from The Century Dictionary and Cyclopedia

  • n. A nearly cylindrical pipe of earthenware, brick, or sheet-metal placed on the top of a chimney to increase the draft and prevent smoking. Also called chimney-can.


Sorry, no etymologies found.


  • She did not question herself as to the peculiarity of a chimney-pot which is afraid of being caught in the act, and which retires when some one looks at its shadow, for the shadow had taken the alarm when Cosette had turned round, and Cosette had thought herself very sure of this.

    Les Miserables

  • Jean Valjean became quite tranquil once more; as for Cosette, she did not pay much attention to the question whether the chimney-pot was really in the direction of the shadow which she had seen, or thought she had seen, and whether the moon had been in the same spot in the sky.

    Les Miserables

  • They emitted so dense a cloud of dark, smelly oil smoke that life in Black Town was compared by one visitor to “confinement in a chimney-pot.”

    The Prize

  • (London: W. H. Allen, 1891), pp. 234–35 (“chimney-pot”); Sidney Pollard and Colin Holmes, Industrial Power and National Rivalry, 1870–1914, vol. 2 of Documents of European Economic History (London: Edward Arnold, 1972), pp.

    The Prize

  • And he made a lot of excellent jokes at the chimney-pot hat, jokes he had read in the Globe

    The Wheels of Chance: a bicycling idyll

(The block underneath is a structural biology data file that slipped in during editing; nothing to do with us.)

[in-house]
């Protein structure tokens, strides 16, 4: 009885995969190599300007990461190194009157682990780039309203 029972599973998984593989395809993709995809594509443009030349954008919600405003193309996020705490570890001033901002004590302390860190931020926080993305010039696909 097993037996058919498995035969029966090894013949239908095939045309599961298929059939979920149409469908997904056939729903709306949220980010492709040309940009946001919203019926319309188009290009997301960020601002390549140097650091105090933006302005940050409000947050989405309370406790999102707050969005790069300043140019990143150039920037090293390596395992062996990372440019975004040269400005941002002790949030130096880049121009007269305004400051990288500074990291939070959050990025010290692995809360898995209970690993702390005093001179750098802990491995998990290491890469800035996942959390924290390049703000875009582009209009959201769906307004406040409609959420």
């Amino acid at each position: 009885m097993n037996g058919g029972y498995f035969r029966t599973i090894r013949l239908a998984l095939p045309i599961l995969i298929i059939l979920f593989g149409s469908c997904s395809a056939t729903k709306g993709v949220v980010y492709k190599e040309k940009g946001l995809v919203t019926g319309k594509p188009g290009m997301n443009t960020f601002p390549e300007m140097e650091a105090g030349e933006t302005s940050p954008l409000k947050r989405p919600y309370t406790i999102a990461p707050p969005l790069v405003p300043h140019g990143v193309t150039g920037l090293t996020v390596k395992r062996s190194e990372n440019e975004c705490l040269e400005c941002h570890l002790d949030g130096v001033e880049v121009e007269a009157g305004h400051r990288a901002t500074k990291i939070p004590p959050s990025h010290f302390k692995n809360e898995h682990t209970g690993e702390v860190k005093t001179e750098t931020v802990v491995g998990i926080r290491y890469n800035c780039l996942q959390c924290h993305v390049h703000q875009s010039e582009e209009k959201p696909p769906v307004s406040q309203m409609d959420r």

• The smoke from the flues of Sandbourne had barely strength enough to emerge into the drizzling rain, and hung down the sides of each chimney-pot like the streamer of a becalmed ship; and a troop of rats might have rattled down the pipes from roof to basement with less noise than did the water that day.

    The Hand of Ethelberta

  • Two men were putting a chimney-pot on one of the chimney-stacks, and two more were scraping green mould from the front wall.

    Two on a Tower

  • Eton suits — long trousers, cut-away jackets, and chimney-pot hats.

    Prester John

  • I had been one of the earliest victims, and well I remember how I fled home from the Sabbath school with the snowballs of the town roughs rattling off my chimney-pot.

    Prester John

  • I ran outside in my nightdress and saw that the chimney-pot on our roof had crashed through the ceiling into Julian's attic bedroom.



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